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Scalable functional safety architecture addresses needs of specialist CNC machine builders
Complies with EN 13849-1 up to PL e, and EN 61800-5-2 up to SIL 3
Minimizes need for additional safety-related hardware and wiring
January 28, 2013 --- NUM has released a sophisticated system-wide functional safety architecture for its CNC system, providing an exceptionally scalable solution that can be applied very easily to almost any type of machine tool – regardless of complexity or number of axes. Known as NUMSafe, it includes a dedicated safety PLC, safe input and output modules, and digital servo drives with built-in safe motion monitoring. It is compatible with NUM's new-generation Flexium+ CNC platform.
According to NUM’s Chief Technical Officer, Massimiliano Menegotto, “Functional safety is becoming a mandatory requirement for most types of machine tool, independent of the machine’s performance, accuracy and complexity. As well as improving operator safety, it also increases machine productivity and availability. NUMSafe’s inherent scalability and versatility of control gives OEMs a simple solution, regardless of whether the end product is a basic 3-axis machine, or some highly complex machine with a hundred-plus axes for an application such as rotary transfer machining."
Until relatively recently, designers wishing to implement even basic functional safety schemes on CNC machines were forced to use electromechanical safety technology such as special contactors and relays. This approach involved significant extra component and wiring costs, as well as increased machine development and build times. By integrating safety functionality across the entire CNC platform NUMSafe minimizes the need for additional hardware and simplifies software development, to OEM’s considerable advantage. Furthermore, end users benefit from a strong increase in machine productivity because it is no longer necessary to power off the complete machine every time there is an element of human interaction; instead, protection can be ensured by dedicated functions which limit the movement, speed and position of axes.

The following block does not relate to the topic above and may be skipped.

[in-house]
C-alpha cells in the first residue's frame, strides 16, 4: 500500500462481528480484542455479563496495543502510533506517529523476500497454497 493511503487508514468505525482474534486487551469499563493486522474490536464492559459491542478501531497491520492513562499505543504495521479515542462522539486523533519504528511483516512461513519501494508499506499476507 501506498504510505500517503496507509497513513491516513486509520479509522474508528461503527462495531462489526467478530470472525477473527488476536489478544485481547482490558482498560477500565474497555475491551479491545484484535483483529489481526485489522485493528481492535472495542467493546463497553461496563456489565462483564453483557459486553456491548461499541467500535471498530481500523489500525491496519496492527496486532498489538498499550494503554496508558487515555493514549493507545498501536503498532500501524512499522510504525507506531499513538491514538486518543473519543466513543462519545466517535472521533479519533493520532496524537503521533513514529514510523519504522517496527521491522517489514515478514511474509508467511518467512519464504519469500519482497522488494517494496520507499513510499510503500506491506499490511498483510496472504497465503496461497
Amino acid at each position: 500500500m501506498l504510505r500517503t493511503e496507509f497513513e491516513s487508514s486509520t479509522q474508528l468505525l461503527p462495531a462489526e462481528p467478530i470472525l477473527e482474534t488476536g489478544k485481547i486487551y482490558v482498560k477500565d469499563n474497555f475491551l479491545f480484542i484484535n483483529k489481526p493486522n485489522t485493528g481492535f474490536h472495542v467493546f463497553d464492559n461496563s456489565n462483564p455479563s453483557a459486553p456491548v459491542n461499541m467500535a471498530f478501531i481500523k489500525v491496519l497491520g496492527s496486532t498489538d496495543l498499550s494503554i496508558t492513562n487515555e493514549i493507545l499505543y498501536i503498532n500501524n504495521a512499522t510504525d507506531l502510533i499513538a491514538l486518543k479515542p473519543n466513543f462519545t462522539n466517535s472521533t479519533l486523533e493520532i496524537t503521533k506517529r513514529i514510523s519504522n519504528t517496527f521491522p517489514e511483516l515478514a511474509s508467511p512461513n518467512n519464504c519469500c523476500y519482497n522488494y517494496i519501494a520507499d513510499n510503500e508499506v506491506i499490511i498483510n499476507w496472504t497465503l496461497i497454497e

A key advantage of the NUMSafe architecture is that safe devices such as the safety PLC and I/O modules can be contained within the same standard terminal line up as other elements of the control system. All communication between the machine’s control system, operator panel and servo drives is handled via EtherCAT field bus, using a Fail Safe over EtherCAT (FSoE) protocol to ensure integrity of safety-related data. NUMSafe complies with the EN ISO 13849-1 machinery safety standard up to PL e, and with the EN 61800-5-2 functional safety standard for variable speed drives, up to SIL 3.
To help machine builders minimize development time the application programs for the safety PLC are created using the same suite of powerful software tools that is used to commission the entire system, including the CNC, PLC, drives and I/O modules. The logic of the safety application is programmed using function blocks such as ‘E-Stop’, ‘Operation Mode’, ‘AND’, ‘OR, etc, linked to safe inputs and outputs.